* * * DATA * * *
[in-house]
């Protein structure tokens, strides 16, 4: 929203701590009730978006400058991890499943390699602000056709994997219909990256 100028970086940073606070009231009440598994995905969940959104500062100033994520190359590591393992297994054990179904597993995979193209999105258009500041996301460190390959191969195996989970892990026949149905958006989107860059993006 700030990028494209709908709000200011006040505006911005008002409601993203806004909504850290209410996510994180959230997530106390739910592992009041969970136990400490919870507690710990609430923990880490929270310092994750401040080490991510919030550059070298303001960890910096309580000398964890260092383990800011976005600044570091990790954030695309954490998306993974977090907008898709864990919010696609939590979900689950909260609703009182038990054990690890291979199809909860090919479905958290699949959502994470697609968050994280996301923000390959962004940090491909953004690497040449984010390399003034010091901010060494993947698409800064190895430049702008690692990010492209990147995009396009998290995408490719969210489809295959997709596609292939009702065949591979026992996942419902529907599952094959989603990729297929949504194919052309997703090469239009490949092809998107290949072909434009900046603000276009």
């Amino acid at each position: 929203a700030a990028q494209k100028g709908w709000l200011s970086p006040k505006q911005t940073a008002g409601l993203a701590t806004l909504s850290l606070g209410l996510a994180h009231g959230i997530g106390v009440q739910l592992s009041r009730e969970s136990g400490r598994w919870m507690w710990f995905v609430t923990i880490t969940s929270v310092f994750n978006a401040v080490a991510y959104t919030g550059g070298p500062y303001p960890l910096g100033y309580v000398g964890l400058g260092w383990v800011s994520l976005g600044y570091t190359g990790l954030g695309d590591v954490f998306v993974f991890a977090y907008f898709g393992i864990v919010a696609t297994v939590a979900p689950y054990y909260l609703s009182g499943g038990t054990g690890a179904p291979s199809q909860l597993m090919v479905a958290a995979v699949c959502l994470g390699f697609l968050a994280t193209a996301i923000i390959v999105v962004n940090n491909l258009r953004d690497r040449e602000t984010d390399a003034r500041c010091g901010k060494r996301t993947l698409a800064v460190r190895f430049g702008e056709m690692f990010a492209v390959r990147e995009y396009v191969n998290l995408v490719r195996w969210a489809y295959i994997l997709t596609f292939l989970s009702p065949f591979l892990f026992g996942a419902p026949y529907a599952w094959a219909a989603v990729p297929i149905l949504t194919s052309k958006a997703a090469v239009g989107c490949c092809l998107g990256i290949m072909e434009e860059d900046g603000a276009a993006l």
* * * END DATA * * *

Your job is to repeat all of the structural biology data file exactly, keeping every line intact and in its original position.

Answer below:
[in-house]
């Protein structure tokens, strides 16, 4: 929203701590009730978006400058991890499943390699602000056709994997219909990256 100028970086940073606070009231009440598994995905969940959104500062100033994520190359590591393992297994054990179904597993995979193209999105258009500041996301460190390959191969195996989970892990026949149905958006989107860059993006 700030990028494209709908709000200011006040505006911005008002409601993203806004909504850290209410996510994180959230997530106390739910592992009041969970136990400490919870507690710990609430923990880490929270310092994750401040080490991510919030550059070298303001960890910096309580000398964890260092383990800011976005600044570091990790954030695309954490998306993974977090907008898709864990919010696609939590979900689950909260609703009182038990054990690890291979199809909860090919479905958290699949959502994470697609968050994280996301923000390959962004940090491909953004690497040449984010390399003034010091901010060494993947698409800064190895430049702008690692990010492209990147995009396009998290995408490719969210489809295959997709596609292939009702065949591979026992996942419902529907599952094959989603990729297929949504194919052309997703090469239009490949092809998107290949072909434009900046603000276009």
């Amino acid at each position: 929203a700030a990028q494209k100028g709908w709000l200011s970086p006040k505006q911005t940073a008002g409601l993203a701590t806004l909504s850290l606070g209410l996510a994180h009231g959230i997530g106390v009440q739910l592992s009041r009730e969970s136990g400490r598994w919870m507690w710990f995905v609430t923990i880490t969940s929270v310092f994750n978006a401040v080490a991510y959104t919030g550059g070298p500062y303001p960890l910096g100033y309580v000398g964890l400058g260092w383990v800011s994520l976005g600044y570091t190359g990790l954030g695309d590591v954490f998306v993974f991890a977090y907008f898709g393992i864990v919010a696609t297994v939590a979900p689950y054990y909260l609703s009182g499943g038990t054990g690890a179904p291979s199809q909860l597993m090919v479905a958290a995979v699949c959502l994470g390699f697609l968050a994280t193209a996301i923000i390959v999105v962004n940090n491909l258009r953004d690497r040449e602000t984010d390399a003034r500041c010091g901010k060494r996301t993947l698409a800064v460190r190895f430049g702008e056709m690692f990010a492209v390959r990147e995009y396009v191969n998290l995408v490719r195996w969210a489809y295959i994997l997709t596609f292939l989970s009702p065949f591979l892990f026992g996942a419902p026949y529907a599952w094959a219909a989603v990729p297929i149905l949504t194919s052309k958006a997703a090469v239009g989107c490949c092809l998107g990256i290949m072909e434009e860059d900046g603000a276009a993006l």